Colon Cancer

Colon (colorectal) cancer often begins as a growth called a polyp — malignant cells gather and form in the colon tissues, causing cancer. Risk factors for the disease include a family history of colon or rectal cancer, a personal history of high-risk adenomas, Chron’s disease, Lynch syndrome, and certain lifestyle habits (such as diets high in red meat). According to the National Cancer Institute’s data, the five-year survival rate is above 64%, but increases significantly if the disease has not spread. There are many tests that detect and diagnose colorectal cancer including physical exams, colonoscopy, and biopsy. In addition, treatment options depend on the stage but include surgery, chemotherapy, immunotherapy, radiofrequency ablation, and targeted therapy.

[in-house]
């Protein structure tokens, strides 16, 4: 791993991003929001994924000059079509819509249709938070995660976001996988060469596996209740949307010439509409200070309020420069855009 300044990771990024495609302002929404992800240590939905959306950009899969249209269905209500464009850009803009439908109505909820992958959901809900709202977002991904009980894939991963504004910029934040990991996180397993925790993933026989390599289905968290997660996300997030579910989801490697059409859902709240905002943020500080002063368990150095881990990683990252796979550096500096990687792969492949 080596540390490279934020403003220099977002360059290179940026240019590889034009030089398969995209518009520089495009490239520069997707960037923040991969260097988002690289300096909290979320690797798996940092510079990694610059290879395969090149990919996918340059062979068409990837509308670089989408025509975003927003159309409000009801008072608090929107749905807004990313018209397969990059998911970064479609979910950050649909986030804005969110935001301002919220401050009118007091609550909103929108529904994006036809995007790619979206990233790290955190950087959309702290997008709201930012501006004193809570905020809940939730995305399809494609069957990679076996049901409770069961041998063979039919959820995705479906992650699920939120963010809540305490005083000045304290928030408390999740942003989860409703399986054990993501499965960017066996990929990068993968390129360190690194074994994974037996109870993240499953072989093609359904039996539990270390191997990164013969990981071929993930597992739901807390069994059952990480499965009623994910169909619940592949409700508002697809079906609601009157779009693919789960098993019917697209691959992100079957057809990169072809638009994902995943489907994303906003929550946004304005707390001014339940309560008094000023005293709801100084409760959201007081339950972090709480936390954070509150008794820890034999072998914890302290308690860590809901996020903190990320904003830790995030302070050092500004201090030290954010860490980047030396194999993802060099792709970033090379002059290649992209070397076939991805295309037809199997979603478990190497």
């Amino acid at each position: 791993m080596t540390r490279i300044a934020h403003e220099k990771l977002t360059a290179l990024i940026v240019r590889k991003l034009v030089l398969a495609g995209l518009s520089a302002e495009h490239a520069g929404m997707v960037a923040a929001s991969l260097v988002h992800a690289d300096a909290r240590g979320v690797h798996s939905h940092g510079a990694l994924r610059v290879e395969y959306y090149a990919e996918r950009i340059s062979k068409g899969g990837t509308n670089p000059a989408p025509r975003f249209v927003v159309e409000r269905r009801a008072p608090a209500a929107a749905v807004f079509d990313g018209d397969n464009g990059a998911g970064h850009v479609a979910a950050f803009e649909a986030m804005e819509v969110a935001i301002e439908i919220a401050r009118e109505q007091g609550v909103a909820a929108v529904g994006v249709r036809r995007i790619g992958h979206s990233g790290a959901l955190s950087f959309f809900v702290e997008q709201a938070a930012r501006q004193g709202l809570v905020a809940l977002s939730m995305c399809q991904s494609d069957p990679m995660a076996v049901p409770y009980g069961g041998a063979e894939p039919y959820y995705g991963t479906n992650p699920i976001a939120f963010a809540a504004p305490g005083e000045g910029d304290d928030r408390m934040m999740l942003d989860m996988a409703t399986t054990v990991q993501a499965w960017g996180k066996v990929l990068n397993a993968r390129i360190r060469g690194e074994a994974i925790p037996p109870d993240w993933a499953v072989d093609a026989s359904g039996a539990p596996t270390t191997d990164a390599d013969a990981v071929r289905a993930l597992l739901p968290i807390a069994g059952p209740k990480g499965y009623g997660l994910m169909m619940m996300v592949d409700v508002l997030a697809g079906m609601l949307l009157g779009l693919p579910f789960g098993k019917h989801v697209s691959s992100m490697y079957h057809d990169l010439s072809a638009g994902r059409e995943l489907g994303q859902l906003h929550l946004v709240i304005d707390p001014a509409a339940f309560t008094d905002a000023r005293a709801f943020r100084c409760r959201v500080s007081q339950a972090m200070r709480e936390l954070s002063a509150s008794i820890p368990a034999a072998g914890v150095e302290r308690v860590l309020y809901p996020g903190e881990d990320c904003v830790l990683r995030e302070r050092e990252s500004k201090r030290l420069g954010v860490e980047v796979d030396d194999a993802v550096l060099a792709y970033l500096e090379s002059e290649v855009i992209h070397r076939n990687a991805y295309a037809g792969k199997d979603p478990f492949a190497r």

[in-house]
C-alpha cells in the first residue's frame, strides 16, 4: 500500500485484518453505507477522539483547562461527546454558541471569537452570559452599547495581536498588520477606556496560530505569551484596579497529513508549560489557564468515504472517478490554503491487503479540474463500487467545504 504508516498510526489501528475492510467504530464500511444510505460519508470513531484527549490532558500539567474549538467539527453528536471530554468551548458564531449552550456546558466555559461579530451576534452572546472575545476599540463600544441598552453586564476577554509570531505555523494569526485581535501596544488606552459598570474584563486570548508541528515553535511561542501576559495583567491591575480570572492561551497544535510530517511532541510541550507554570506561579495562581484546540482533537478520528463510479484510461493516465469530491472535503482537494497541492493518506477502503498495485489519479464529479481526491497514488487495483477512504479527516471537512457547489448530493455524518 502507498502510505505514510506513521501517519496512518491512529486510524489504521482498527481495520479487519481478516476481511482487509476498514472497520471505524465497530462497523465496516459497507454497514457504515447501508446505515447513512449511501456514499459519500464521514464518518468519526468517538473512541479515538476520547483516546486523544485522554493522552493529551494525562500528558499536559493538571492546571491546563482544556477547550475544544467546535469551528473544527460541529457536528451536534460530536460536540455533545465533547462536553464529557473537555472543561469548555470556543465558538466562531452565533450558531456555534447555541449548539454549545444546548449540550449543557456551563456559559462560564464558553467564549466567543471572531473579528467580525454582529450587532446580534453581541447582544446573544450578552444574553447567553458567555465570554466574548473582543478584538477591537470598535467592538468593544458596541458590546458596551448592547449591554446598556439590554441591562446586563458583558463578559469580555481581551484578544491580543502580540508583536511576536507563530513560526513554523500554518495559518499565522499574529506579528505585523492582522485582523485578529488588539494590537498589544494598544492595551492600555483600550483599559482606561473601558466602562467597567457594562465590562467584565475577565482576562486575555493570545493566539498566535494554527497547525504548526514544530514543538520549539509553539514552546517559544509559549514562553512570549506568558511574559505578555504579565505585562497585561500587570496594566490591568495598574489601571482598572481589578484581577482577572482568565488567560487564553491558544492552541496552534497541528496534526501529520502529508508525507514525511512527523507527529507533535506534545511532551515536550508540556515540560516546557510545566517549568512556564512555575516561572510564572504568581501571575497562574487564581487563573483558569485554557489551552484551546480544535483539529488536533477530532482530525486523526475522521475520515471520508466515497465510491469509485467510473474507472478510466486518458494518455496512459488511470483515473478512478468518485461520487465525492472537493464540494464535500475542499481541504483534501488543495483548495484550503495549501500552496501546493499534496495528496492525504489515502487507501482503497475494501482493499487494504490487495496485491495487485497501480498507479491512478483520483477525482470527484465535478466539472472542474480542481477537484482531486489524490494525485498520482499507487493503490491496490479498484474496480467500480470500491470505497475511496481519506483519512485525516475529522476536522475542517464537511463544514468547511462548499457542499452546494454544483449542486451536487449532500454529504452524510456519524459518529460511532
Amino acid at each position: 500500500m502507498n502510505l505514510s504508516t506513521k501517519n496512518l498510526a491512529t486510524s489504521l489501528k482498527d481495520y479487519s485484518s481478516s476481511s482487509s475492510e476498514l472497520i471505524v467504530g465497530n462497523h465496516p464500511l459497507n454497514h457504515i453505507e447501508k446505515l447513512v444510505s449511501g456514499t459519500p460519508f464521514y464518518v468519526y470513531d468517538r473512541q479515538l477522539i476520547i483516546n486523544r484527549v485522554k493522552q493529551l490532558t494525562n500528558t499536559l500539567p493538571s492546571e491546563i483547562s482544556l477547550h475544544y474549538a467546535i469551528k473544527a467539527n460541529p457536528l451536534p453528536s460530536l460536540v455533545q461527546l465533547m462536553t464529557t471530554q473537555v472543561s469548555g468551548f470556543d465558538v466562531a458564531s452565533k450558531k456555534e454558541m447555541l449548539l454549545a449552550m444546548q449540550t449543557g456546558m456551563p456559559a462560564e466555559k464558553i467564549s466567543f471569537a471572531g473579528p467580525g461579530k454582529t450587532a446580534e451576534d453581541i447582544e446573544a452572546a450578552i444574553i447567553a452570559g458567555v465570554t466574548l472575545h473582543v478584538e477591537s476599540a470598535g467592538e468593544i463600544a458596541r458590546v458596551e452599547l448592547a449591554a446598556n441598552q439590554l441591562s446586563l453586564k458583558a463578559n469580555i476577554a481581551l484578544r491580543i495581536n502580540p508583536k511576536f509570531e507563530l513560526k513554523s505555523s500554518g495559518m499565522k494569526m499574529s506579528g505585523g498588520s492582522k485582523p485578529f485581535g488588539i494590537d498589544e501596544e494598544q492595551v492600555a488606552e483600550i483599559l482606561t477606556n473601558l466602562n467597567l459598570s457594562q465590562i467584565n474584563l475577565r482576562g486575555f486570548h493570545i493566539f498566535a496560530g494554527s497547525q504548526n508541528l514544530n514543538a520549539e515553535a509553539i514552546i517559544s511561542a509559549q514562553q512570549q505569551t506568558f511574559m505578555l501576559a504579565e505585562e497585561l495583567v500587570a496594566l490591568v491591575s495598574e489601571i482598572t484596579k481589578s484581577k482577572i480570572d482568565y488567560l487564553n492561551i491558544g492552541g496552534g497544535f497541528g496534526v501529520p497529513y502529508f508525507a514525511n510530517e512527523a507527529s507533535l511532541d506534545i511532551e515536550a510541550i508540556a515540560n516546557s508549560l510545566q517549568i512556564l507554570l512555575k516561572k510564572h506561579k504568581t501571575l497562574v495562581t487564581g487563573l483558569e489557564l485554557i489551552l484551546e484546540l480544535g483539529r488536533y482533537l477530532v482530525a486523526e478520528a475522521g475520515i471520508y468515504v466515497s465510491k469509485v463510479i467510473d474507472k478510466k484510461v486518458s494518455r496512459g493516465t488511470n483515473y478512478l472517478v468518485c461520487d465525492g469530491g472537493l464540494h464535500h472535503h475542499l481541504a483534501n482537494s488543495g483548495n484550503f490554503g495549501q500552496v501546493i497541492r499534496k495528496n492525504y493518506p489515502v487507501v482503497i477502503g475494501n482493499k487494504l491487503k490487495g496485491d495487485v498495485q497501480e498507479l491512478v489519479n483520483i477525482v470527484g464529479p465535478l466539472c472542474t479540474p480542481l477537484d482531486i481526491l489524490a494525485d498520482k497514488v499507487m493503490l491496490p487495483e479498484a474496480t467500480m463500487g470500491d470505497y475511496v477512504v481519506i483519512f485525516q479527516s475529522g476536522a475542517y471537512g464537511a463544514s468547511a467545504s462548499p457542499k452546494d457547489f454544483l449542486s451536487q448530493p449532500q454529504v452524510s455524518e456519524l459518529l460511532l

A number of researchers at the Cancer Center at Illinois have focused on understanding and improved diagnosis and treatment of colon cancer, with projects ranging from cell analysis to imaging innovations.

Researchers

Rex Gaskins

Professor, Animal Sciences

Viktor Gruev

Program Leader, Cancer Measurement Technology & Data Science (CMD)

Professor, Electrical & Computer Engineering

Prasanth Kannanganattu

Professor, Cell & Developmental Biology

Jason Ridlon

Associate Professor, Animal Sciences

Taher Saif

Professor, Mechanical Science & Engineering

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Departments

Materials Science & Engineering, Animal Sciences, Electrical & Computer Engineering, Cell & Developmental Biology, Mechanical Science & Engineering